Jodorowsky’s Dune

The Dance of Reality

Long gone is the ‘70s golden age of midnight movies, psychedelic surrealism, and film industries’ deistic attitudes towards auteurs. Perhaps no filmmaker’s career has suffered more from this change in commercial and cultural sensibilities than Alejandro Jodorowsky, who birthed the successive cult staples El Topo and The Holy Mountain in the 1970s but has only seen the realization of sporadic (if no less brilliant) productions since. All of which makes it all the more amazing that Jodorowsky has experienced something of a quiet career renaissance in 2014 as the subject of Frank Pavich’s documentary Jodorowsky’s Dune and as the director of The Dance of Reality, the filmmaker’s first completed feature in nearly a quarter century. Yet for the never-not-great-news of new Jodorowsky, these two films hardly feel like a collective appreciation for an underappreciated artist in the twilight of his career, despite the direct relationship they share (Jodorowsky’s Dune reunited the filmmaker with producer Michel Seydoux, which resulted in The Dance of Reality). Jodorowsky’s Dune and The Dance of Reality present a tale of two Jodorowskys: one an eccentric and hyperbolic personality dictating an uncompromising and supreme vision, the other an octogenarian artist using what might be his final venture behind the camera to reflect on his work’s relationship to his family history and ethnic identity. One film chronicles a work never completed, while the other bears all the burdens and wisdom of a late career entry.

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ff jodorowskys dune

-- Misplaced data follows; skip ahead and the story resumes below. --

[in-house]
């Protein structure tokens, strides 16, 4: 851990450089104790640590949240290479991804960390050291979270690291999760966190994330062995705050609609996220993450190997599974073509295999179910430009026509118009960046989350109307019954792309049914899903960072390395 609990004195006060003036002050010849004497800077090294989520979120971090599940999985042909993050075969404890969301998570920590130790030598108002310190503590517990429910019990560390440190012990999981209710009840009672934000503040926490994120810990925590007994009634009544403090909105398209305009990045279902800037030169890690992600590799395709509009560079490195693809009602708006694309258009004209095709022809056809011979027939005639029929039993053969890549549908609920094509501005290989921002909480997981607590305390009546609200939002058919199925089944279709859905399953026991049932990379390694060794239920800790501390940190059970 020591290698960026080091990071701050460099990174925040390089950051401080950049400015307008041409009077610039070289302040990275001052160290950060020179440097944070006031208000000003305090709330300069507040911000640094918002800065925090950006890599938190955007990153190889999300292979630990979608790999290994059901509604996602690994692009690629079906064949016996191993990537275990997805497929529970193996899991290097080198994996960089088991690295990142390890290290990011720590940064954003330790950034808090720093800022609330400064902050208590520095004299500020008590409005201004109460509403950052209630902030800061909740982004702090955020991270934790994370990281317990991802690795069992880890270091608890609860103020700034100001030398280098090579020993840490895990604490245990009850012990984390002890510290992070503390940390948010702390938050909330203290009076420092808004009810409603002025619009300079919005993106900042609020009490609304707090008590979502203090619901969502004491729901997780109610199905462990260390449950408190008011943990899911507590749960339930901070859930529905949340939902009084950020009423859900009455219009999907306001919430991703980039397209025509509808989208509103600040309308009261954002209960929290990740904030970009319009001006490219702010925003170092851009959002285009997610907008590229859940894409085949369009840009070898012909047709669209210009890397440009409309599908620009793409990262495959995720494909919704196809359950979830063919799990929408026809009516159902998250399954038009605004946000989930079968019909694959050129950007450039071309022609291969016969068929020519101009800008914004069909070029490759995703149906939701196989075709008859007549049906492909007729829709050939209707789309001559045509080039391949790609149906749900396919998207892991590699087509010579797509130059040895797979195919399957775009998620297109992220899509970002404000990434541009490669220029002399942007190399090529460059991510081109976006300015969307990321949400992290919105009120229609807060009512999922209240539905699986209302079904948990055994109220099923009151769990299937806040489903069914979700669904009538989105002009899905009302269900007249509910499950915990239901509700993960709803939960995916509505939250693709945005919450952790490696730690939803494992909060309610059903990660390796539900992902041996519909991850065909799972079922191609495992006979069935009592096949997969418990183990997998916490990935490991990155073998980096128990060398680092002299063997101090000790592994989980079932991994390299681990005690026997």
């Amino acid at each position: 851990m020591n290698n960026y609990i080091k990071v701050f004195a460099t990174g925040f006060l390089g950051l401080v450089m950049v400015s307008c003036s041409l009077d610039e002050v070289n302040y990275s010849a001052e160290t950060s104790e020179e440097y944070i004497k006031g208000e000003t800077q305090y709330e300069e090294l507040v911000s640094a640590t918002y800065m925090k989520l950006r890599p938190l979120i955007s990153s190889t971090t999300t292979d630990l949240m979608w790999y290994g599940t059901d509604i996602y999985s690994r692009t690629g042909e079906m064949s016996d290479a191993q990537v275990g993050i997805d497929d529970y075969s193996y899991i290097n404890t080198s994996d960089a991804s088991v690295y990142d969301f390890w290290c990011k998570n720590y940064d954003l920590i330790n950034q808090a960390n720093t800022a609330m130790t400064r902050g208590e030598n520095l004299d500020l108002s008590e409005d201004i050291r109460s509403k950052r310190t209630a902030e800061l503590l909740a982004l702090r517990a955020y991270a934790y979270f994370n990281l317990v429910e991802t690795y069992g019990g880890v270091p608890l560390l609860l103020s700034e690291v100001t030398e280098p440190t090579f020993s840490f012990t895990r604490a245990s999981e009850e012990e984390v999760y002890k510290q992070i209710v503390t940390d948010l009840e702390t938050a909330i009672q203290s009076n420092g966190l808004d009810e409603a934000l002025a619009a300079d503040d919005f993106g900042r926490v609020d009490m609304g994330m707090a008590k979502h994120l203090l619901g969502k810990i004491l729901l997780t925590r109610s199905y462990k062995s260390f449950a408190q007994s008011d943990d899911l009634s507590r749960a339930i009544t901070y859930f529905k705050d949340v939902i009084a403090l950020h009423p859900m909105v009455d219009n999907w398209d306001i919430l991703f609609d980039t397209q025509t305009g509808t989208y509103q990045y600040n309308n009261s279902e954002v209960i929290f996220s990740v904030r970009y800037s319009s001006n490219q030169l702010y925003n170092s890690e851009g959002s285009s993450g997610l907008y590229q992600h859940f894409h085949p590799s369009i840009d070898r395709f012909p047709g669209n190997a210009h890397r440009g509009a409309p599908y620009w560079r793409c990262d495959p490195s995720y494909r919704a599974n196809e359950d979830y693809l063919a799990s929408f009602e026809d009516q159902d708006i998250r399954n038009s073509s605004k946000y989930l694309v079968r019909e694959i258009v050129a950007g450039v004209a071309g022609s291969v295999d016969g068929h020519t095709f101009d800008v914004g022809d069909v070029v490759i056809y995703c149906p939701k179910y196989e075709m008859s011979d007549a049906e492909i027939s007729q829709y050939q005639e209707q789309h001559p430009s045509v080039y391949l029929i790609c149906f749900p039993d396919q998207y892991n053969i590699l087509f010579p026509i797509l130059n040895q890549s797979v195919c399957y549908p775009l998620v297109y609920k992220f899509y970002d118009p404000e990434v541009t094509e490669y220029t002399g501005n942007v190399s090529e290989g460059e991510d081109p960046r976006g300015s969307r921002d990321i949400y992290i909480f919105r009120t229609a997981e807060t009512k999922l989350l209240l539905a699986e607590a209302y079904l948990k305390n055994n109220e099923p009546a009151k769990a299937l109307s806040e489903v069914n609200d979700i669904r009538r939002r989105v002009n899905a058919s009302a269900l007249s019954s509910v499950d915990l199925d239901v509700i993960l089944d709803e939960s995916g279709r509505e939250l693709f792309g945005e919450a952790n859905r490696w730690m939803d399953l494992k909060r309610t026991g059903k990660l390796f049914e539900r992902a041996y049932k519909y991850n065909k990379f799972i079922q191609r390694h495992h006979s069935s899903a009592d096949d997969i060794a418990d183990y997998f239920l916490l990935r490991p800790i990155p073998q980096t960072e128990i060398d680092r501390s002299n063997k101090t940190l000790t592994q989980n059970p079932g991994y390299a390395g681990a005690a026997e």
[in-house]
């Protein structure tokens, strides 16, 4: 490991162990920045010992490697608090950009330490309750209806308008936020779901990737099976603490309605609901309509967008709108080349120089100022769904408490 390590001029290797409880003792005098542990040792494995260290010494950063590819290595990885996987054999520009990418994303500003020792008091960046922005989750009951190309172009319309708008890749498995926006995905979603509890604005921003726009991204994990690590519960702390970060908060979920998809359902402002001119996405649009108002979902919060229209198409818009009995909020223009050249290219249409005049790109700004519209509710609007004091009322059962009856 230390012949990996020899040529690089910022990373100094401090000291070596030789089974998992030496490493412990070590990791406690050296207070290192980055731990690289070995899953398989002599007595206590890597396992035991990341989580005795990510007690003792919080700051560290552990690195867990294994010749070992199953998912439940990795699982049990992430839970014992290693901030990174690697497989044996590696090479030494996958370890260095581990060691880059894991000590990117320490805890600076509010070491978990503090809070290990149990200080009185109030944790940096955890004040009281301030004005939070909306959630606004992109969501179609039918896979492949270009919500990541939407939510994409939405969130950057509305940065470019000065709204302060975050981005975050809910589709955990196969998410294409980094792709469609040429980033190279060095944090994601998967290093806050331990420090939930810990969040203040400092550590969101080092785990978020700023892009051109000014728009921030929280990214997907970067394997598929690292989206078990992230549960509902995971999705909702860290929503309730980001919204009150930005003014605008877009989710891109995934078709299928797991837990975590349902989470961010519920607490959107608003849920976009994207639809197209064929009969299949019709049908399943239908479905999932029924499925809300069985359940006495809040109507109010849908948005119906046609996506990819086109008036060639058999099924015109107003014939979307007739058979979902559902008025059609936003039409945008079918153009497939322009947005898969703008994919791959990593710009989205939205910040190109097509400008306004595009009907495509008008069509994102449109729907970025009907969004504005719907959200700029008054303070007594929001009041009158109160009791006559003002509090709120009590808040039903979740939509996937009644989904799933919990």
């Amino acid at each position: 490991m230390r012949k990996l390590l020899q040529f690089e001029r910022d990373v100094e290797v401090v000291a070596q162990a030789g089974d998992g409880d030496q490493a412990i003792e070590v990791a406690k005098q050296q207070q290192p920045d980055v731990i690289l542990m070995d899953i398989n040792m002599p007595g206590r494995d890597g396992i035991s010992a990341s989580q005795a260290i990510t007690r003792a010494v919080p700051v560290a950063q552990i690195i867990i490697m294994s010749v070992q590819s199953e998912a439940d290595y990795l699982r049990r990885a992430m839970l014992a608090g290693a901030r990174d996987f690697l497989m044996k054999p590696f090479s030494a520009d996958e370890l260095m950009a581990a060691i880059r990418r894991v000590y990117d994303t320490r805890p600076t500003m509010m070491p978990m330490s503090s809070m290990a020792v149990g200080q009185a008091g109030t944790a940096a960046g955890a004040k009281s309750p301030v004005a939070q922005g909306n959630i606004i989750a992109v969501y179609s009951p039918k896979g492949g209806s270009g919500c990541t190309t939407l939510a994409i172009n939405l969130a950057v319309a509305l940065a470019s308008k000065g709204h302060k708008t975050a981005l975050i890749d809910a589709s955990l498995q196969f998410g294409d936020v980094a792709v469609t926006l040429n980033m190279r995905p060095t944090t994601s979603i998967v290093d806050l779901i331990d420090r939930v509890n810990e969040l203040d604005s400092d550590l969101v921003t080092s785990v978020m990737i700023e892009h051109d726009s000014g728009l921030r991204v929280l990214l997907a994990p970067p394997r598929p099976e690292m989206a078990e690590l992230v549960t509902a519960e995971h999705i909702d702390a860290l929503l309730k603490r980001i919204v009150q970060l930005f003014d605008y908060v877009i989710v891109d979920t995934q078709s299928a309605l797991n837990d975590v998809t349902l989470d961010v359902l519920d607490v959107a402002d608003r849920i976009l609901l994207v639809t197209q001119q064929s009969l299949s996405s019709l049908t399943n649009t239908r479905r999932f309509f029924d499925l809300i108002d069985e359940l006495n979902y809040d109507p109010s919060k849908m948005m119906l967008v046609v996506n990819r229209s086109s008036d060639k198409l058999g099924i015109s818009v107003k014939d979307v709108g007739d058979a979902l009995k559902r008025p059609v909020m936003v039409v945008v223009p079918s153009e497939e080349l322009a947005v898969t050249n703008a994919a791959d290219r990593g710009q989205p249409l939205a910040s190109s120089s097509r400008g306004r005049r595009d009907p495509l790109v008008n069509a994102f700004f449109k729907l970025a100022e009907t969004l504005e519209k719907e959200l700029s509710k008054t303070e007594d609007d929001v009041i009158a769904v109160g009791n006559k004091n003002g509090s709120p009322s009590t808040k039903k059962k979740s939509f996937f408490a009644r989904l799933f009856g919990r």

After the success of his film’s El Topo and The  Holy Mountain, Alejandro Jodorowsky was given the green light to make whatever he wanted. Without hesitation he elected to adapt Frank Herbert’s Dune. He had never read the book, and instead had only heard from a friend that it was good. His decision turned out to be one that he’d never regret, it would go on to haunt and influence the rest of his life and play a pivotal role in the future of science-fiction film. An artist first and filmmaker second, Jodorowsky aimed to assemble a team of warriors who fought for artistic merit over money. Luckily, producer Michel Seydoux was not only one such warrior but also one who could scare up big money to bring the collective to fruition. The talent pool for the project was impressive, especially by today’s standards. It included such notable  names as Dan O’Bannon, Jean (Moebius) Giraud, Salvador Dali, Orson Welles, David Carradine, H.R. Giger and Pink Floyd (that’s the short list). Jodorowky wanted to create a film that would open minds and expand audiences’ consciousness, to subject them to an eye opening experience unlike anything they had ever seen. Combining Herbet’s space opera with his own blend of amped-up psychedelic spirituality, everything was in place for Dune to be the  mind-bending epic of his dreams. Then it slipped away.

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ff 2013 anticipated

The most magical time of year is once again upon us as Austin prepares to open its doors, coffee houses, bars, and RV-based donut shops to visitors from around the world coming to celebrate wonderful and the weird in international cinema with Fantastic Fest. This year’s roster is a bit lighter compared to recent years, but a reduction in quantity has no bearing on quality. The fest will also be taking place in a new Alamo Drafthouse this year at the Lakeline location, and if it’s anything like every other Drafthouse it’s going to be awesome. Two of the titles I can already vouch for as being incredibly entertaining slices of cinema include the blackly comic thriller from Israel, Big Bad Wolves, and the beautifully executed action/suspense Korean film, Confession of Murder. Both are so damn good that I may actually be visiting them for a second time. FSR’s team coverage this year will be in the mostly capable hands of Adam Charles, Neil Miller, Michael Treveloni, and me. We’re excited about the entire fest and just about every movie playing, but we decided to highlight our most anticipated by picking three films each to share below.

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